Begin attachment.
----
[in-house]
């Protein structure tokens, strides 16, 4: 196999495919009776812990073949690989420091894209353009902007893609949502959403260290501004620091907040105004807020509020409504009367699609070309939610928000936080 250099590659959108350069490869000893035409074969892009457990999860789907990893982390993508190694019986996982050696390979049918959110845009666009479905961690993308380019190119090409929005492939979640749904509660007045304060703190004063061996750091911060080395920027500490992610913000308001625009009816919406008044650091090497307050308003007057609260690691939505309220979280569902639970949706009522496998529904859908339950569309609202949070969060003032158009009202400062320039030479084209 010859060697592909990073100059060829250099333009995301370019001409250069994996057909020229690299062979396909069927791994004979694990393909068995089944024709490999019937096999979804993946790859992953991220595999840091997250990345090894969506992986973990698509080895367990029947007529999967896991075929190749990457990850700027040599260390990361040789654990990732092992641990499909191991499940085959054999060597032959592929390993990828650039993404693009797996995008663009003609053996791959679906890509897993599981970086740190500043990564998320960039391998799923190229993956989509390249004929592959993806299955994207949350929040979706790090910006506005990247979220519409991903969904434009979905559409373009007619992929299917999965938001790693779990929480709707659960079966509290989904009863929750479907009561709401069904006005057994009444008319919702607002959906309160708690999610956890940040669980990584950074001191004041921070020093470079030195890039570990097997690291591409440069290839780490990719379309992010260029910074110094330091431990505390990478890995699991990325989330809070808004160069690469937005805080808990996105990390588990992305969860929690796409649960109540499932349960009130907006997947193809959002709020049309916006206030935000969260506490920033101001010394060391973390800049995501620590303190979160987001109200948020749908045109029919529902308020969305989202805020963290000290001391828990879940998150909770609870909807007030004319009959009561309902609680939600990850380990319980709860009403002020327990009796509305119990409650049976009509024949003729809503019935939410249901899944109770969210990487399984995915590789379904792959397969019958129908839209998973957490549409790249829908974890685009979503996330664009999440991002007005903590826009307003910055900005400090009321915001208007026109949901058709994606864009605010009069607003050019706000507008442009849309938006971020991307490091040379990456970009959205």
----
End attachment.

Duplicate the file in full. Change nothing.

[in-house]
């Protein structure tokens, strides 16, 4: 196999495919009776812990073949690989420091894209353009902007893609949502959403260290501004620091907040105004807020509020409504009367699609070309939610928000936080 250099590659959108350069490869000893035409074969892009457990999860789907990893982390993508190694019986996982050696390979049918959110845009666009479905961690993308380019190119090409929005492939979640749904509660007045304060703190004063061996750091911060080395920027500490992610913000308001625009009816919406008044650091090497307050308003007057609260690691939505309220979280569902639970949706009522496998529904859908339950569309609202949070969060003032158009009202400062320039030479084209 010859060697592909990073100059060829250099333009995301370019001409250069994996057909020229690299062979396909069927791994004979694990393909068995089944024709490999019937096999979804993946790859992953991220595999840091997250990345090894969506992986973990698509080895367990029947007529999967896991075929190749990457990850700027040599260390990361040789654990990732092992641990499909191991499940085959054999060597032959592929390993990828650039993404693009797996995008663009003609053996791959679906890509897993599981970086740190500043990564998320960039391998799923190229993956989509390249004929592959993806299955994207949350929040979706790090910006506005990247979220519409991903969904434009979905559409373009007619992929299917999965938001790693779990929480709707659960079966509290989904009863929750479907009561709401069904006005057994009444008319919702607002959906309160708690999610956890940040669980990584950074001191004041921070020093470079030195890039570990097997690291591409440069290839780490990719379309992010260029910074110094330091431990505390990478890995699991990325989330809070808004160069690469937005805080808990996105990390588990992305969860929690796409649960109540499932349960009130907006997947193809959002709020049309916006206030935000969260506490920033101001010394060391973390800049995501620590303190979160987001109200948020749908045109029919529902308020969305989202805020963290000290001391828990879940998150909770609870909807007030004319009959009561309902609680939600990850380990319980709860009403002020327990009796509305119990409650049976009509024949003729809503019935939410249901899944109770969210990487399984995915590789379904792959397969019958129908839209998973957490549409790249829908974890685009979503996330664009999440991002007005903590826009307003910055900005400090009321915001208007026109949901058709994606864009605010009069607003050019706000507008442009849309938006971020991307490091040379990456970009959205």